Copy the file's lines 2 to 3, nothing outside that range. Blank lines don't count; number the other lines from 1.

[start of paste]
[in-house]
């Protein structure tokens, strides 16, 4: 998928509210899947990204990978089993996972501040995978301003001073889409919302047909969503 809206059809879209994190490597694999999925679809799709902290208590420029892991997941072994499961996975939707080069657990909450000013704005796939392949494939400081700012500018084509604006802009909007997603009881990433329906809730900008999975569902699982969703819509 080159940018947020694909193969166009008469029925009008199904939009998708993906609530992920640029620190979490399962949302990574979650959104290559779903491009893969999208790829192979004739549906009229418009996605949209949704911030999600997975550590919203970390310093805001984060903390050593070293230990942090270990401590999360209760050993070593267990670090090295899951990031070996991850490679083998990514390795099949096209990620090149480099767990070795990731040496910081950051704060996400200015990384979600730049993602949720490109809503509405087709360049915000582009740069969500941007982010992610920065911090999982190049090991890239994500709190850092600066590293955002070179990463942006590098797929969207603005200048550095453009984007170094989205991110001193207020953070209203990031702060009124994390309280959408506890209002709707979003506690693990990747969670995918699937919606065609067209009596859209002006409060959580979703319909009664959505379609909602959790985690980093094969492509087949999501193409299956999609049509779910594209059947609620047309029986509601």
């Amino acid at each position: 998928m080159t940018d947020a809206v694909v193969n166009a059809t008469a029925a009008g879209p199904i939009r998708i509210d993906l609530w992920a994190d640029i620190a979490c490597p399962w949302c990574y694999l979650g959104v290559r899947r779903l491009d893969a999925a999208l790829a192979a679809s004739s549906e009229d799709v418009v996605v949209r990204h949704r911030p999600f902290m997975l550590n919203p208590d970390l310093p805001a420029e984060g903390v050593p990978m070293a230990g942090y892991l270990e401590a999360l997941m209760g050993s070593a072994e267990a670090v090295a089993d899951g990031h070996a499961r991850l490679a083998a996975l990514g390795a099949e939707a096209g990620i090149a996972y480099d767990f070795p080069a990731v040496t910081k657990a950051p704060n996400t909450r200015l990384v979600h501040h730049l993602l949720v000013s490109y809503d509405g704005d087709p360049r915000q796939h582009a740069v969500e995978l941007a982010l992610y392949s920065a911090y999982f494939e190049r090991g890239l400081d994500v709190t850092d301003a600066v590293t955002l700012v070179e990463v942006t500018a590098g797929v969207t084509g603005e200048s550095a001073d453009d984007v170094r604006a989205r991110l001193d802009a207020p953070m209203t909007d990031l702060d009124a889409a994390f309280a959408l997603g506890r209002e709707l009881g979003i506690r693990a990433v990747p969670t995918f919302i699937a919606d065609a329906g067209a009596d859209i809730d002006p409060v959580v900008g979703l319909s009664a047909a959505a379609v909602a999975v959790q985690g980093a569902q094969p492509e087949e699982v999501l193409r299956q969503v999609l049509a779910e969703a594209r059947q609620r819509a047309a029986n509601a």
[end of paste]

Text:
């Protein structure tokens, strides 16, 4: 998928509210899947990204990978089993996972501040995978301003001073889409919302047909969503 809206059809879209994190490597694999999925679809799709902290208590420029892991997941072994499961996975939707080069657990909450000013704005796939392949494939400081700012500018084509604006802009909007997603009881990433329906809730900008999975569902699982969703819509 080159940018947020694909193969166009008469029925009008199904939009998708993906609530992920640029620190979490399962949302990574979650959104290559779903491009893969999208790829192979004739549906009229418009996605949209949704911030999600997975550590919203970390310093805001984060903390050593070293230990942090270990401590999360209760050993070593267990670090090295899951990031070996991850490679083998990514390795099949096209990620090149480099767990070795990731040496910081950051704060996400200015990384979600730049993602949720490109809503509405087709360049915000582009740069969500941007982010992610920065911090999982190049090991890239994500709190850092600066590293955002070179990463942006590098797929969207603005200048550095453009984007170094989205991110001193207020953070209203990031702060009124994390309280959408506890209002709707979003506690693990990747969670995918699937919606065609067209009596859209002006409060959580979703319909009664959505379609909602959790985690980093094969492509087949999501193409299956999609049509779910594209059947609620047309029986509601």
């Amino acid at each position: 998928m080159t940018d947020a809206v694909v193969n166009a059809t008469a029925a009008g879209p199904i939009r998708i509210d993906l609530w992920a994190d640029i620190a979490c490597p399962w949302c990574y694999l979650g959104v290559r899947r779903l491009d893969a999925a999208l790829a192979a679809s004739s549906e009229d799709v418009v996605v949209r990204h949704r911030p999600f902290m997975l550590n919203p208590d970390l310093p805001a420029e984060g903390v050593p990978m070293a230990g942090y892991l270990e401590a999360l997941m209760g050993s070593a072994e267990a670090v090295a089993d899951g990031h070996a499961r991850l490679a083998a996975l990514g390795a099949e939707a096209g990620i090149a996972y480099d767990f070795p080069a990731v040496t910081k657990a950051p704060n996400t909450r200015l990384v979600h501040h730049l993602l949720v000013s490109y809503d509405g704005d087709p360049r915000q796939h582009a740069v969500e995978l941007a982010l992610y392949s920065a911090y999982f494939e190049r090991g890239l400081d994500v709190t850092d301003a600066v590293t955002l700012v070179e990463v942006t500018a590098g797929v969207t084509g603005e200048s550095a001073d453009d984007v170094r604006a989205r991110l001193d802009a207020p953070m209203t909007d990031l702060d009124a889409a994390f309280a959408l997603g506890r209002e709707l009881g979003i506690r693990a990433v990747p969670t995918f919302i699937a919606d065609a329906g067209a009596d859209i809730d002006p409060v959580v900008g979703l319909s009664a047909a959505a379609v909602a999975v959790q985690g980093a569902q094969p492509e087949e699982v999501l193409r299956q969503v999609l049509a779910e969703a594209r059947q609620r819509a047309a029986n509601a």